Indiana Agriculture Insider

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Director Kettler goes to Israel


In early May, ISDA Director Bruce Kettler joined Governor Eric Holcomb and the Indiana Economic Development Corporation (IEDC) on a trade mission to Israel.

In order to provide a quick recap, we sat down with Director Kettler and asked him a couple of questions about his experiences as a member of the delegation.

Q: What were some of the trip's highlights?

A: There was something going on every day—it was very productive. Undoubtedly, one of the highlights of the trip though was attending the 20th Agritech Israel Conference in Tel Aviv, which brought together agricultural leaders in technology, innovation and water management. During the conference, we met with businesses, industry stakeholders and notable officials, like Uri Ariel, Israel's Minister of Agriculture and Rural Development.

We also participated in a round-table discussion with prospective Indiana companies, and then met with Israeli governmental officials. There, we were able to share best practices and collaborate on emerging markets and new technologies.

Another highlight was witnessing Governor Holcomb sign a memorandum of understanding between IEDC and the Israel Innovation Authority, which symbolized our joint cooperation to advance our agbiosciences sectors.

Q: Why was this trip important for Indiana agriculture?

A: Indiana and Israel are leaders in innovation, especially in the agbiosciences. This was a great opportunity for us to, not only discuss some of the challenges facing this sector, but also explore ways we can work together to move our two states forward.

For example, Israel is a global hub for technology, but they have some natural limitations due to their geography. In order to expand their research, they need large-scale acreage and farms to test and observe new agricultural technology. They also need access to larger markets. Indiana is uniquely positioned, with our many research institutes and agbiosciences companies, as well as our agricultural diversity and strength, to support Israel in this area—benefiting both agbiosciences sectors.

This trip also allowed us to carry out an important component of ISDA’s economic development strategy, which is to create, expand and maintain long-term export markets for Indiana’s agricultural products. International trade is critical to our economy and the agriculture industry, so anytime we can strengthen ties and expand access to our markets overseas is tremendously valuable.

Q: What can Indiana agriculture learn from Israel?

A: With limited resources, Israel has embraced technology and innovation, and I think our farmers could greatly benefit from that, specifically when it comes to conserving our natural resources, such as water. Located in a subtropical region, with a mostly Mediterranean climate, Israel has had to adapt year after year to withstand those hot and dry summers. Although I wouldn’t classify Indiana’s climate as arid, we have experienced our fair share of hot and dry summers—not long ago as a matter of fact. That’s why, learning ways to better conserve our natural resources will greatly benefit our farmers, now and in the future.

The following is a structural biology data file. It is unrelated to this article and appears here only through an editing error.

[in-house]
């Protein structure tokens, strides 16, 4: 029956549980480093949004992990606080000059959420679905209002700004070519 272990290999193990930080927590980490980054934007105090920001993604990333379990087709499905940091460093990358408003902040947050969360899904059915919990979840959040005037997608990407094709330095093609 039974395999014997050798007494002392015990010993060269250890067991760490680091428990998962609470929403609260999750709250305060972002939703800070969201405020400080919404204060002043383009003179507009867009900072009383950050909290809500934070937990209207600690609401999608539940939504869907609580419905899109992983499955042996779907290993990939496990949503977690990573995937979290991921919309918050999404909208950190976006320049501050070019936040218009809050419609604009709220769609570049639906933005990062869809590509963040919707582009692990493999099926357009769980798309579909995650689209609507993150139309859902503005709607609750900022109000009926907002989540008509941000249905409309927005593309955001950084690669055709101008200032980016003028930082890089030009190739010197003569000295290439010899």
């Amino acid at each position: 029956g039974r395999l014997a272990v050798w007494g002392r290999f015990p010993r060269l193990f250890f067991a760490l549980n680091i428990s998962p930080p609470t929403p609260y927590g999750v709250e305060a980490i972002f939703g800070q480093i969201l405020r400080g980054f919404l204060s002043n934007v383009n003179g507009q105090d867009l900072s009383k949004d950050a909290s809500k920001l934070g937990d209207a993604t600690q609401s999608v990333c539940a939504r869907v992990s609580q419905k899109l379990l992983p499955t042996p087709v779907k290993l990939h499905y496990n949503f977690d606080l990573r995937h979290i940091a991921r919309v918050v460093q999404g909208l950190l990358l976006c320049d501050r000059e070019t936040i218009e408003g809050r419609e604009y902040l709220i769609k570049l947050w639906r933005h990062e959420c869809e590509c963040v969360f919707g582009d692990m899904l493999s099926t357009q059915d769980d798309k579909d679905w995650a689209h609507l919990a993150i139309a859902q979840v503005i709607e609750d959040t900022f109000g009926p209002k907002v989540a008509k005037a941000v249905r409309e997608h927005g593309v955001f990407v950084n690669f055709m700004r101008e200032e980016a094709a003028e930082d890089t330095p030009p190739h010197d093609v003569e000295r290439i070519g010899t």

Q: What did you enjoy most about the trip?

A: Connecting Indiana businesses to technological and agricultural companies was a great feeling. Our department’s vision is to make Indiana agriculture a global leader in innovation and commercialization for food, fuel and fiber production, and this trip was a calculated step towards that goal.

Sip, sample, shop: The Monumental Marketplace goes full circle in 2018

Join more than 150 Indiana Grown vendors in a free celebration of Hoosier-made products as the second Monumental Marketplace takes over downtown Indianapolis’ Monument Circle from 10 a.m. until 2 p.m. on Friday, June 15.

The farmers market-style event will bring local business owners, farmers and the greater community together to highlight the importance of eating, drinking and shopping local.

The Indiana Grown initiative, nearing its third anniversary, helps consumers identify and buy Indiana-made products—keeping their dollars and food close to home.


Take the afternoon off and sip hot or cold brewed coffee from Noble Coffee & Tea Co. or Herbal Teas from Freebird Farm and Homestead. For those 21 and over, there will even be wine and beer from Indiana wineries and breweries on hand to try.

Have a sweet tooth? Sample gourmet marshmallows from 240sweet. In the mood for something savory? Try hand-breaded tenderloin from Swayzee Tenderloins. Looking for a spicier option? Sample sauces and mustards from Best Boy and artisanal meats from Turchetti’s Salumeria. 

More than food is coming to the circle: Pick up natural soaps and lip balms from Soapy Soap Company or handwoven handbags from Acton Creative.

Monumental marketplace

That’s only a sample of what you’ll find on June 15. Indiana Grown vendors will offer everything from ice cream to popcorn to freshly-cut flowers to an assortment of bacon, ham and pork—and more.

By leaving your lunch at home and eating local, you’ll support farmers and businesses across the state committed to keeping their products local.

If you can’t make it to Monument Circle on June 15, don’t worry! There are more than 1,100 members of Indiana Grown—and at least one in all 92 counties. Find a member near you at


June 15
Indiana Grown Monumental Marketplace -  Indianapolis

June 18-21
Indiana FFA State Convention - West Lafayette


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Indiana State Department of Agriculture 
One North Capitol Avenue, Suite 600 
Indianapolis, IN 46204
317.232.1362 FAX